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Contributor: Leigh Bell, BA, writer for Eating Disorder Hope
The number of young children struggling with body image and eating disorders has skyrocketed over the last couple of decades. In fact, between 1999 and 2006, the number of kids under age 12 – some as young as 7 or 8 – hospitalized for eating disorders increased by 120%. 
These fragile young people account for around 3% of all those with eating disorders.  So looking for a professional who specializes in the treatment of children with eating disorders may require some extra searching.
The Difference in Treatment
The vast majority of treatment centers accept patients no younger than 16, sometimes 14; and understandably so, as individuals younger than this require care beyond eating-disorder treatment. Family therapy will be much more important for children with eating disorders, and many other aspects of treatment, such as group therapy and nutrition, differ from those of older patients.
If you think a child may have an eating disorder, realize some criteria for the illness may not apply to someone so young, someone who is growing and maybe more active than someone older with an eating disorder.
Signs to Look For
If you do notice apparent signs of an eating disorder, such:
- rapid weight loss,
- refusal to eat,
- social withdrawal,
- and/or frequent trips to the bathroom, especially after meals, talk to your child’s pediatrician.
This physician can rule out other causes of these symptoms and may be able to help treat your child’s eating disorder or refer you to a specialist who can.
You can also contact your insurance company to see any eating-disorder specialists (especially those for pediatric patients) are in the network. If you find treatment centers that do take younger children, call and ask if they can have referrals nearby. Oftentimes, they will.
Meanwhile, talk to your child using these tactics: 
Address your child in a calm and caring way. Tell them why you’re worried: What have you seen or heard? Try using “I” instead of “you” statements.
Listen carefully to what your child says. He or she may be scared or feel out of control and/or ashamed about these issues.
It’s normal for a child with an eating disorder to deny it. Continue telling him or her you want to help; and you may have to do this several times.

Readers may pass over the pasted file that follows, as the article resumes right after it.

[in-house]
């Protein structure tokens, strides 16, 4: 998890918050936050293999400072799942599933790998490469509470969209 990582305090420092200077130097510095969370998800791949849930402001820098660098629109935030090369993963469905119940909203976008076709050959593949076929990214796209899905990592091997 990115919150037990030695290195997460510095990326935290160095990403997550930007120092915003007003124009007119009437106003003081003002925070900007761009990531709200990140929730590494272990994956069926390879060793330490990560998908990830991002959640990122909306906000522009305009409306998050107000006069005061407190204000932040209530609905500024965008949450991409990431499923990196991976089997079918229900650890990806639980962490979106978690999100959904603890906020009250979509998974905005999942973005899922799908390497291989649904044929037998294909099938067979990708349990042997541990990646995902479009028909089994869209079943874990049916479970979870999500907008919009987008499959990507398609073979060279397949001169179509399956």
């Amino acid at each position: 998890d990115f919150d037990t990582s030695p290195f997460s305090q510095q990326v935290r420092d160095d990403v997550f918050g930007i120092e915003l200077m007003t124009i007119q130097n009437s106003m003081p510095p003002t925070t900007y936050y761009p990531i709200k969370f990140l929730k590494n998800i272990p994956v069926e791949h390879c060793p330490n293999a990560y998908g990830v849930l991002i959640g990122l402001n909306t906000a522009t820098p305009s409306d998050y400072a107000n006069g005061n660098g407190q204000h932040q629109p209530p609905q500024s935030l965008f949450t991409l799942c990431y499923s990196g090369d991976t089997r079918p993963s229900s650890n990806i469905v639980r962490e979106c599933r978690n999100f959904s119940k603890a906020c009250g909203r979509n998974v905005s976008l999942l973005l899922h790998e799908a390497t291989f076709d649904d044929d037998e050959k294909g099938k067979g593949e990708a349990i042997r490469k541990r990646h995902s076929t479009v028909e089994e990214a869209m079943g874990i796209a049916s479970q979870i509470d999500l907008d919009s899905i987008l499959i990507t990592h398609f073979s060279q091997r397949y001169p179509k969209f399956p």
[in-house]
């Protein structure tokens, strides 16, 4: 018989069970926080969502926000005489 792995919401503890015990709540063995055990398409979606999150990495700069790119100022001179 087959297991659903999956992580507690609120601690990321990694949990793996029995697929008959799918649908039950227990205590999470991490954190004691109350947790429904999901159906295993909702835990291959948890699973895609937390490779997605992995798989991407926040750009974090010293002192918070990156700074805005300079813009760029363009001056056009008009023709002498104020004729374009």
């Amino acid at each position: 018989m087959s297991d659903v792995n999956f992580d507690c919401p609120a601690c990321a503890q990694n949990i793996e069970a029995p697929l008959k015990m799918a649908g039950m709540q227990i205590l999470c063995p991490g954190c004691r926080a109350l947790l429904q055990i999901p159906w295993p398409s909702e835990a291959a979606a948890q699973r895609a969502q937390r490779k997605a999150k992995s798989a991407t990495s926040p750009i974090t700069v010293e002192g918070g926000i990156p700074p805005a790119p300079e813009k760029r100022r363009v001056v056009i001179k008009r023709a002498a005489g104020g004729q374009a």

Find referrals for your child here:
Eating Disorder Hope: (888) 274-7732
National Eating Disorder Association: (800) 931-2237
National Association of Anorexia and Associated Disorders: (630) 577-1330
Community Discussion – Share your thoughts here!
Has your pediatric child struggled with eating disorders? Who did you first reach out to for help? What advice do you have to share?
About the Author: Leigh Bell holds a Bachelor of Arts in English with minors in Creative Writing and French from Loyola Marymount University in Los Angeles. She is a published author, journalist with 15 years of experience, and a recipient of the Rosalynn Carter Fellowship for Mental Health Journalism. Leigh is recovered from a near-fatal, decade-long battle with anorexia and the mother of three young, rambunctious children.
References: Culp-Ressler, T. (2015, January 21). Kids Start Struggling With Body Image Issues Earlier Than You May Think. Retrieved January 2, 2016.
: Natenshon, MA, LCSW, GCFP, A. (n.d.). AbigailNatenshon.com – When Young Children Have Eating Disorders. Retrieved January 2, 2016.
: Boyse, K. (2010, October 1). University of Michigan Health System. Retrieved January 3, 2016.
The opinions and views of our guest contributors are shared to provide a broad perspective of eating disorders. These are not necessarily the views of Eating Disorder Hope, but an effort to offer discussion of various issues by different concerned individuals.
We at Eating Disorder Hope understand that eating disorders result from a combination of environmental and genetic factors. If you or a loved one are suffering from an eating disorder, please know that there is hope for you, and seek immediate professional help.
Last Updated & Reviewed By: Jacquelyn Ekern, MS, LPC on January 26, 2016
Published on EatingDisorderHope.com